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Chapter 5: Seeking Moral Truth: Moral Judgment and Problem Solving

Question E: How Can Doubts about Facts Be Resolved?

To find the moral truth and guide one’s choice, it is not enough to know moral principles and norms. Everything relevant, whether actual or possible, also must be taken into account, even though it is not normative. For these are facts one faces and cannot ignore, since they help constitute the possibilities available for choice while also limiting them. Not knowing enough about some fact relevant to a moral judgment and not at once succeeding in getting the necessary information, one should engage in further investigation.

1. Sometimes It Is Not Necessary to Resolve Doubts of Fact

Doubts of fact need not be resolved if the facts will not change one’s moral responsibilities. An important kind of case in which a doubt of fact is morally irrelevant occurs when someone chooses to do something immoral under a condition that might or might not obtain. Whether it does or does not, the person’s moral responsibility is the same: a sin already has been committed. For example, if someone decides to commit adultery if an attractive opportunity arises, he or she already has committed it. If someone decides to lie under oath only if it is absolutely necessary, he or she already has committed perjury.

2. Reasonable Presumptions Should Be Made

When it is necessary to try to resolve a doubt of fact, the investigation should be shaped by two assumptions.

First, realizing that one is in doubt, a person may not simply presume that the “fact” in question is a fact. It must be proved or disproved before the doubt can be dismissed. For instance, if uncertain whether a debt was paid, one may not simply assume it was.

Second, if an act certainly has been done but one doubts whether it was done properly, one should begin by assuming it was, not allow a mere doubt to upset a settled situation. For example, if there is doubt about the validity of some legal act which certainly was done, validity is presumed while nullity must be proved.29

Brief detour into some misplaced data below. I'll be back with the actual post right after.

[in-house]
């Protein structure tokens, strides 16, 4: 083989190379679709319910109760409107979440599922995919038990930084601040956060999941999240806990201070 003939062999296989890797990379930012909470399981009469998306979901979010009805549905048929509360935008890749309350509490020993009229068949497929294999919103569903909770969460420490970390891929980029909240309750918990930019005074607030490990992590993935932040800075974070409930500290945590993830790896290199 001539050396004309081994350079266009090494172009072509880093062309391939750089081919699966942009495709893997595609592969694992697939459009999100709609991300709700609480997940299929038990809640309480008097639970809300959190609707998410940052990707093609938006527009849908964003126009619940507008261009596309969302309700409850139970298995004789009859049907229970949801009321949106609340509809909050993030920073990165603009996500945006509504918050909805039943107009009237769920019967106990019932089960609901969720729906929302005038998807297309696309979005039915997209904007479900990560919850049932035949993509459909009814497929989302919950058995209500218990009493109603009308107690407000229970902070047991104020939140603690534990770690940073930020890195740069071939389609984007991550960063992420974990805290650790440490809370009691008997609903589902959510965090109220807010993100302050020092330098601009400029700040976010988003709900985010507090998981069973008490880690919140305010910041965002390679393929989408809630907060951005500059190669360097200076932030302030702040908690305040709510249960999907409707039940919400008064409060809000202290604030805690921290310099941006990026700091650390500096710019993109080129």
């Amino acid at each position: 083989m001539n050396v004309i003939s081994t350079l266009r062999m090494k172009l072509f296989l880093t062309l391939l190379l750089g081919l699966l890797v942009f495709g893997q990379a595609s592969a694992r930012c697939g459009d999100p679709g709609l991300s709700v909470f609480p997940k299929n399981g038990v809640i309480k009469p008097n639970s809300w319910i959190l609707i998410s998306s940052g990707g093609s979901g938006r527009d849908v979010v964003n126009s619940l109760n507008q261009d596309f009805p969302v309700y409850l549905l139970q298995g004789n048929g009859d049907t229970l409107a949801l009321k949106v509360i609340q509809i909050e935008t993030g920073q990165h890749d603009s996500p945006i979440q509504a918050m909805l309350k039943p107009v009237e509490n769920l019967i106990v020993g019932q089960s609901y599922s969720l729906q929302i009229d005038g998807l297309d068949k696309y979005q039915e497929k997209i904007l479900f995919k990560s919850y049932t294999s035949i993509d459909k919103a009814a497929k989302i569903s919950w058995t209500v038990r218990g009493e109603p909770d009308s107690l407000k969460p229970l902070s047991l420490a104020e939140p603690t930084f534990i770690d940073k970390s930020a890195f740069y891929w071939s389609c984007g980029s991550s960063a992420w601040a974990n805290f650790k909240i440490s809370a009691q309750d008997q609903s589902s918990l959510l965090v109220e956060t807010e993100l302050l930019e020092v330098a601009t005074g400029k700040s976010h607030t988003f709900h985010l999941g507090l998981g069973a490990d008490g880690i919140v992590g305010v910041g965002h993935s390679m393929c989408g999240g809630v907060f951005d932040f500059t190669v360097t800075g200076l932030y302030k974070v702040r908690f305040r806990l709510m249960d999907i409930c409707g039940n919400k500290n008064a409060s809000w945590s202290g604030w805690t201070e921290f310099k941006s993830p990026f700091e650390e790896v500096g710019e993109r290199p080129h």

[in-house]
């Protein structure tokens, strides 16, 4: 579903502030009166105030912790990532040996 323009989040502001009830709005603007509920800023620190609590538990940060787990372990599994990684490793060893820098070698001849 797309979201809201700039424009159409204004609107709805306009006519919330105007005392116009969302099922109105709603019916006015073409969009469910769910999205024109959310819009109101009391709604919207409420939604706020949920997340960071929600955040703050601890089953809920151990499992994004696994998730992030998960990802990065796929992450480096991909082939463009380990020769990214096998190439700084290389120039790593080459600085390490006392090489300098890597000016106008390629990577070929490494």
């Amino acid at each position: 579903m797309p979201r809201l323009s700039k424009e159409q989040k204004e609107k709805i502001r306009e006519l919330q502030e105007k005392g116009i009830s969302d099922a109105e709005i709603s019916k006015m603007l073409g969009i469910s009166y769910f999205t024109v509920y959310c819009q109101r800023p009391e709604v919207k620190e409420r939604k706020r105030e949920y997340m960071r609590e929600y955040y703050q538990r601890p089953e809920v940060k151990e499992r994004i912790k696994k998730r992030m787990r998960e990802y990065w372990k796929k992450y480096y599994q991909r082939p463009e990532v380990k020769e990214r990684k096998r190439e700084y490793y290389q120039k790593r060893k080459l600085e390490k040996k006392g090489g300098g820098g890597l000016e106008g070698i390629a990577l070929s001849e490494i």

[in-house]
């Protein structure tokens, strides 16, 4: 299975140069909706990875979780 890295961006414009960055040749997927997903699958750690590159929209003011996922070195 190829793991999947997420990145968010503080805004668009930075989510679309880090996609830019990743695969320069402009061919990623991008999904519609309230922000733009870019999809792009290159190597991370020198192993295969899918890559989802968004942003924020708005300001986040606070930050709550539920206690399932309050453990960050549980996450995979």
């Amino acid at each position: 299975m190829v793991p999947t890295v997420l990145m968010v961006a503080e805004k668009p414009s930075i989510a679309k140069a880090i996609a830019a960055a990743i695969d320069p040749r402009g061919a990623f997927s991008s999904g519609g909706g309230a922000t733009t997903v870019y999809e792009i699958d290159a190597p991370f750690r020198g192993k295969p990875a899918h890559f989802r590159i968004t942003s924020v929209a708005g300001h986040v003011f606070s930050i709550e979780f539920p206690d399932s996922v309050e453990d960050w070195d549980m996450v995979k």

3. One Should Use Appropriate Methods and Seek the Help One Needs

In attempting to settle doubts of fact, the methods depend on the subject matter. Moral theology cannot teach these methods, since they belong to other disciplines.

When in doubt about a matter of fact, a person often will find it necessary and useful to obtain others’ help. This will include trying to make sure the others are sufficiently familiar with the matter at hand and diligent in attending to the relevant facts. Also, because people’s presuppositions affect their beliefs about matters of fact, the preferred helper in investigating matters of fact relevant to a moral judgment should be someone who shares one’s Christian commitment.

4. Doubts about Positive Law Are Doubts of Fact

Doubts about the existence and applicability of norms of positive law are a special case of doubts about facts, since from the moral point of view the existence and applicability of legal norms simply are facts. The relevant moral norm is that just norms of positive law ought to be obeyed (see 11.D.1). This norm is defeasible when norms of positive law are inapplicable (see 11.D.2).30

5. One Need Make Only a Reasonable Effort to Resolve Doubts of Fact

How far must people go in trying to settle doubts about facts? Plainly, if concerned with grave matter, possible mortal sin, or a major choice such as a vocational commitment, their inquiry should be pushed much further than it otherwise would be. Still, there is no general answer to this question, since it requires bringing prudence to bear on actual situations. Those who recognize their own limits can look for guidance to the example of mature, holy persons.

29. Note that this second presumption bears on acts and their moral, social, and legal meanings, not on products. If an automobile has been built and its builders doubt whether they bolted the steering mechanism together properly, they should check, not assume they did the job right. On these presumptions, see I. Aertnys, C. Damen, and I. Visser, C.Ss.R., Theologia moralis, ed. 18, 4 vols. (Turin: Marietti, 1967–69), 1:224–25; note that the third prudential principle they propose does not shape inquiry but directs judgment if inquiry fails to settle the doubt.

30. Epikeia as St. Thomas understands it (see S.t., 2–2, q. 120) is concerned precisely with the defeasibility of this norm. Thus, although epikeia is concerned exclusively with positive law, the way one rightly judges that a positive law should not be obeyed is similar to the way one finds true exceptions to other defeasible norms. How this is done was discussed in D, above.